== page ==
From La vérité à la place des ombres
French, 1679
New York, Pierpont Morgan Library
MS M21, fol. 92r
Manna Falling in the Camp
From La vérité à la place des ombres
French, 1679
New York, Pierpont Morgan Library
MS M21, fol. 106r




























Israelites Gathering Manna
From La vérité à la place des ombres
French, 1679
New York, Pierpont Morgan Library
MS M21, fol. 114r
Israelites Taste the Manna
From La vérité à la place des ombres
French, 1679
New York, Pierpont
MS M21, fol. 122r



























Israelites Eating the Manna
From La vérité à la place des ombres
French, 1679
New York, Pierpont Morgan Library
MS M21, fol. 138r
Manna Gathered for the Altar
From La vérité à la place des ombres
French, 1679
New York, Pierpont Morgan Library
MS M21, fol. 130r
























Later Examples

Nor did the combination of Eucharistic references to Old Testament pre-figuration in churches for purposes of education and meditation end with the Baroque period.

From approximately 200 years after printing of the book above, we have a certificate of the Sacraments of Initiation for a young person named Leblanc (the first name is difficult to read), who was baptized in February 1880, received First Holy Communion on April 24, 1892 and was Confirmed a couple of weeks later, on May 4, 1892.2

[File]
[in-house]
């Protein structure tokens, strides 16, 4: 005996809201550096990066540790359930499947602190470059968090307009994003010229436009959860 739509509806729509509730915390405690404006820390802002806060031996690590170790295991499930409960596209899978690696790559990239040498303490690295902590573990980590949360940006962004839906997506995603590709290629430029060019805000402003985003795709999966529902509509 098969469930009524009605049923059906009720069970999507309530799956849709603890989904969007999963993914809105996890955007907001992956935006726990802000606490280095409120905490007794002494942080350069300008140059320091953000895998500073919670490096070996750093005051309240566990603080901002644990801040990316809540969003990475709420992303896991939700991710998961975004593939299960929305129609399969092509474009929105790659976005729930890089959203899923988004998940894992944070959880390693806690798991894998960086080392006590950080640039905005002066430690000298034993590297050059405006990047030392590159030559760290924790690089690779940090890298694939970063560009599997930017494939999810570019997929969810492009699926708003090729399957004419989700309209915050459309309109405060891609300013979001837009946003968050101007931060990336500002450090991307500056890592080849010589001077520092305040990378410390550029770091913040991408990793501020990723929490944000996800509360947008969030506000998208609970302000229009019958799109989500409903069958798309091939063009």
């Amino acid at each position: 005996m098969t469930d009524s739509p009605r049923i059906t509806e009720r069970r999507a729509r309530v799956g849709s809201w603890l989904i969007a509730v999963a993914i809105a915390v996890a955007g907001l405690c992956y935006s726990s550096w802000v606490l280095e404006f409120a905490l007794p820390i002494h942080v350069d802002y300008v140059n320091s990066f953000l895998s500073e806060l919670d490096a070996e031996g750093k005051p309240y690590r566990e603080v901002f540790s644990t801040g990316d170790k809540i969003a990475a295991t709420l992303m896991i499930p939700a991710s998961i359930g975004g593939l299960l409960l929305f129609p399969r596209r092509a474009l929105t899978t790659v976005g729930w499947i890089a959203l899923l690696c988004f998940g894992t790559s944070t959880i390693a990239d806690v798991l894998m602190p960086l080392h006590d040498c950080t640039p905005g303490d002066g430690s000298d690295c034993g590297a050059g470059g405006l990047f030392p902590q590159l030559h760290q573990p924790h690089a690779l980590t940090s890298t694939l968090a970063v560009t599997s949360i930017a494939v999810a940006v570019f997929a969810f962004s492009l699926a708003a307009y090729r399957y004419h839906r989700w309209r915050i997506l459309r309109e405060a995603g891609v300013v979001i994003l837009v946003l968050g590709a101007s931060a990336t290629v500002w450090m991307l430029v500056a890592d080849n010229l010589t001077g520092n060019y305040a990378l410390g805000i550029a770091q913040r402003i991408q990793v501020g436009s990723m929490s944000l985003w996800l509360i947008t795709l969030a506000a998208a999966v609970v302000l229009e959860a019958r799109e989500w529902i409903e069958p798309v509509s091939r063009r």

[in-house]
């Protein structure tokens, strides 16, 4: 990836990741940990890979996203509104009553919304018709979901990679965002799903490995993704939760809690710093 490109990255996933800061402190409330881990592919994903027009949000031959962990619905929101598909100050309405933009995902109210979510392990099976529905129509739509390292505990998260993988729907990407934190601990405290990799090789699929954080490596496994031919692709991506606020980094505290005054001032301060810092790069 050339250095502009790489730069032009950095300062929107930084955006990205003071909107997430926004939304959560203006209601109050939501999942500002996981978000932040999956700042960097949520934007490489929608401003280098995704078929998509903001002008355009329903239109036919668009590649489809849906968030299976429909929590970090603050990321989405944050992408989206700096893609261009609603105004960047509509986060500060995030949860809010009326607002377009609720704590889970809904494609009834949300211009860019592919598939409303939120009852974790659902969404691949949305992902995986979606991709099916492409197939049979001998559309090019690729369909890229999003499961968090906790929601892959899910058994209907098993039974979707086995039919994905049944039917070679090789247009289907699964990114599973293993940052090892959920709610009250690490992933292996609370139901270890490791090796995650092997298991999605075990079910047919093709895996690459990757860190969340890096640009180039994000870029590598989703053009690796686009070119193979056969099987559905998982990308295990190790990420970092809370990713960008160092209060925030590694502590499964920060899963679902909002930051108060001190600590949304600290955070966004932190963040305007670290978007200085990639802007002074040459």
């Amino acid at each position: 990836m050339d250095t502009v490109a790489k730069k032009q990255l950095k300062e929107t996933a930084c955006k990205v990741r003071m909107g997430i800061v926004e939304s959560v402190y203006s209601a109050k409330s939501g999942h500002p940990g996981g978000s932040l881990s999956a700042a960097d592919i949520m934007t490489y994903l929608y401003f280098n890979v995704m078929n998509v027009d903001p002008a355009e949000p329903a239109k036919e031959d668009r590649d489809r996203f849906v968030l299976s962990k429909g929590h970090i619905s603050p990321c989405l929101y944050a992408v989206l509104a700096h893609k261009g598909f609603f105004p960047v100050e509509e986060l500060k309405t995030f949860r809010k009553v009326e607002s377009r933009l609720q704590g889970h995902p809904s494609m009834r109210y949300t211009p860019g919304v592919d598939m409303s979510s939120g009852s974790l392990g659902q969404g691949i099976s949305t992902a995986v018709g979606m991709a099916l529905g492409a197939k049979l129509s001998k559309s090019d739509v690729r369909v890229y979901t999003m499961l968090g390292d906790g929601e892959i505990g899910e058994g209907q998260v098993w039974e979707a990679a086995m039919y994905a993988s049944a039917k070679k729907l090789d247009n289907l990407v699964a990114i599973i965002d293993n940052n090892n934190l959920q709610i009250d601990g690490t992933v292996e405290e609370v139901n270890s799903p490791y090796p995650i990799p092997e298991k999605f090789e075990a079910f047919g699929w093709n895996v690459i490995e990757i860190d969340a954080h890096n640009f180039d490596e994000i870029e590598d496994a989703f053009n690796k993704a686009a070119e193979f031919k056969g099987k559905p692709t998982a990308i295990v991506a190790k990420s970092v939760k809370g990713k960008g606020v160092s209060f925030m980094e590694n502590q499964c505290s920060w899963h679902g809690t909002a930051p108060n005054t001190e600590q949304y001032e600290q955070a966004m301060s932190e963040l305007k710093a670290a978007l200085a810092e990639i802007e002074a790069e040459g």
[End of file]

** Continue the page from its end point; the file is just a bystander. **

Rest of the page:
Souvenir of First Holy Communion
French, 1892
Nuits-Saint-Georges, Musée municipal

This particular certificate is a virtual Catechism lesson in Eucharistic iconography.  The Paschal Lamb is the topmost item.  At the center is the Last Supper.  Surrounding this image are:  at the top, the Passover (left), the Manna in the desert (right).  Immediately below the image of the Last Supper is that of the Pelican in its piety, a powerful symbol of Christ’s Passion and of His Charity.  It was believed that, when food was scarce, pelicans used their beaks to pierce their own breasts so that their chicks could drink their blood for nourishment.  To either side of the Pelican are two levels of images.  Those on the upper layer are drawn from the New Testament miracles of Jesus.  On the left is the miracle of Cana, where Jesus turned water into wine.  On the right is the miracle of the loaves and fishes, where Jesus fed 5,000 with a few fish and loaves of bread.  Those on the lower layer depict the sacraments to which the certificate pertains.  On the left is Baptism, where a baby, in the arms of his or her godmother is being baptized.  On the right, is Confirmation, where a bishop anoints the head of a young man, as his sponsor upholds him. Such certificates were produced in thousands and continue to be.  A small amount of research on the internet revealed prices running from $25 to $50 for a pack of 100.  Today, you can even buy (or create) one of your own and print it!